Doing the Right Thing or Not

Hurricane Andrea blew through last week and caused some flooding and wind damage in our general area. Unfortunately I have a building that is located in a flood zone. The rains weren’t too bad, but the street level is low and at its lowest point there was flooding which wreaked havoc for a moment. We had no idea how high the water level would get, so I called the power company to have the power shut off…better safe than sorry…right?  I’ll admit the jury may still be out on that one. Not because of any doubt about my decision to make that call, but because the power company made me feel like I was being bullied. I’d been given partial instructions on what to do and then punished for doing what I was told.

 I just don’t get it. Why is it that people don’t/won’t/can’t communicate in a way that is clear and concise? Why do they tell only part of the story and cause constant confusion?

I was told that I would need to have the building inspected in order to have the power restored. Not a problem. I called my electrician, had a preliminary inspection done and then made arrangements with the city for an official inspection. I was then told to that the power would be restored within 24 to 48 hours. As far as I could tell, there was no logical reason why it should take more than 24 hours to restore the power…or so it seemed.

After checking in several times and still no power, I decided to contact the power company again to see what the holdup was. There was no major flooding in the area, so there should be no delays. Upon speaking with a representative at the power company, I was informed that my account had been dissolved and I would have to apply for a new account. What sense does that make?! Where’s the logic? Why would a company create such a policy where a perfectly good, paid up account is dissolved because the owner of the account requests the power be cut for safety? Why couldn’t they just reinstate the power under the existing account? It’s not like the power was shut off due to non-payment and even in that, once the bill is paid the power would come back on under that same account…right? So what’s the difference between the power being shut off for non-payment as opposed to being shut off due to an emergency?!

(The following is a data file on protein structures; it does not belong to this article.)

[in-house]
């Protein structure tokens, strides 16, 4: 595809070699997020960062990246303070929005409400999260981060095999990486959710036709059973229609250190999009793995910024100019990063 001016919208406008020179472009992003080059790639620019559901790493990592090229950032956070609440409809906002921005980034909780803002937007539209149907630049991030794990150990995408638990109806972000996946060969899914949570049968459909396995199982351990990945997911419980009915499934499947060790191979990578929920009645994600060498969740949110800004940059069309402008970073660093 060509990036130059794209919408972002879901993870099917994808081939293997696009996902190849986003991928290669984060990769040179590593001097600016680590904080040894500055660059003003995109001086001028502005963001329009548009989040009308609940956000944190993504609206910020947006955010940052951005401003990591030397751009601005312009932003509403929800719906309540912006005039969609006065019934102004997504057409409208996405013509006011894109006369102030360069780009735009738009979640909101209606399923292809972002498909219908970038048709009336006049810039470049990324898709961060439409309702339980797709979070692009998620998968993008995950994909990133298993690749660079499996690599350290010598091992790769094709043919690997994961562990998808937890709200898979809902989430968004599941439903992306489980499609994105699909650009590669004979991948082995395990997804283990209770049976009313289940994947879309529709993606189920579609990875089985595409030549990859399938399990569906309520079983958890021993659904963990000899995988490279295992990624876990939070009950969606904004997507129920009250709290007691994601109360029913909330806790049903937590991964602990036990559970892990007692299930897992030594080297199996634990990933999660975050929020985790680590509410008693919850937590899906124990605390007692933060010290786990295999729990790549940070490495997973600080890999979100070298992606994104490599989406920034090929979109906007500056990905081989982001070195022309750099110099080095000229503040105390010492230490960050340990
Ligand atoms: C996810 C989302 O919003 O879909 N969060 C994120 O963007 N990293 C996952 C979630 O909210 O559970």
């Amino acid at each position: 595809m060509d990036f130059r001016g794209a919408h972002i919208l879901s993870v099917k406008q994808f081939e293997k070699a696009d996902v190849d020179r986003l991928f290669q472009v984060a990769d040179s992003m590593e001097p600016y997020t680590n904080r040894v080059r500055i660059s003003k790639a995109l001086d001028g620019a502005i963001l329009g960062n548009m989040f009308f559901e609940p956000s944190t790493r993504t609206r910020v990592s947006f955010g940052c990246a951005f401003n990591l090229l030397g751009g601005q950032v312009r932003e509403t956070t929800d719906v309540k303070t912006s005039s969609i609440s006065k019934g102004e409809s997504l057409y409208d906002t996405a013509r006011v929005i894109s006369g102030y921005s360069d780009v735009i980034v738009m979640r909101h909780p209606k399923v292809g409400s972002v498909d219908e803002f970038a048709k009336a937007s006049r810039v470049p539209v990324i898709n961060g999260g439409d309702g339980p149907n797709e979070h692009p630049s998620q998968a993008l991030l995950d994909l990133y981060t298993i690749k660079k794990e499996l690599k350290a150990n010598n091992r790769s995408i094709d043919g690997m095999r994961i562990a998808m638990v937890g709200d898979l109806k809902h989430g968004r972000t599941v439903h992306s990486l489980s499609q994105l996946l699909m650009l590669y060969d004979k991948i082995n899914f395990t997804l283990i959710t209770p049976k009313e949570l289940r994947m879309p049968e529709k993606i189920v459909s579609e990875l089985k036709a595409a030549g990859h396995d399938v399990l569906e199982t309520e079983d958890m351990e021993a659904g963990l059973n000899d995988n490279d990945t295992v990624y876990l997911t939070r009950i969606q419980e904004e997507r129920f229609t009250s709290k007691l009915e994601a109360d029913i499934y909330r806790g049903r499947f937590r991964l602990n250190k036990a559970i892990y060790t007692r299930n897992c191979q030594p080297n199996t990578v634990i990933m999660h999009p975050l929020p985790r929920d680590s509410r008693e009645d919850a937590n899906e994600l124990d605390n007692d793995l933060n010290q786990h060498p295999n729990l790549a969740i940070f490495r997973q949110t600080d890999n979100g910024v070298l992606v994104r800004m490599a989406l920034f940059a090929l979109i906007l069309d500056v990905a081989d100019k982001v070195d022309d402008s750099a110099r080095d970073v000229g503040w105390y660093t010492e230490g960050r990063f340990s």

I received a call from the power company wanting to confirm which building needed power. My son and I hopped into the car to race down the road to be present for the reinstatement of the power. Overrun with joy and anticipation I jump out of the car and ask, “How long will it be before the power is back on?” The young man said, “Ma’am, I’m just here to inspect the meter and to see if there is any current going to the building.” Umm, perhaps someone failed to inform this man that the power lines had been cut and there is no electricity going to the building…at all. Well…well, just another useless step in the grand scheme of things. Now I’m told that this man will place a call back to the company to dispatch a crew to reconnect the power. I thought that was what the Inspector was supposed to do…at least that’s what he told me. Nonetheless, a few hours later I received another call from the crew and they reconnected the power lines and all was well.

From the time I called to have the power shut off until the time it took to get the power restored was a total of 6 days. Thanks a lot corporate power company for succeeding in wasting unnecessary time, effort and money…as usual. One would think that you could come up with a more effective way to respond to your customers and a better turn-around-time for completion of services. I guess that would be too much like right, so here we are…trapped. We find ourselves at the mercy of corporate higher ups that spend way too much time on the golf course and are completely clueless as to how the companies they oversee operate.

I tip my locks to you…BRAVO!!!!! (sarcasm)

Bottom line, you just can’t trust what companies tell you. None of their agents ever have the same information. Isn’t there a better way to inform your staff of the company’s policies so they can convey up-to-date information to your patrons? Good grief, did anyone get the memo?

Perhaps more companies should be run by spectrumites like myself. Patrons would never have to worry about the head games these companies play. At the very least we would be sure to properly inform agents and patron of rules and procedures.

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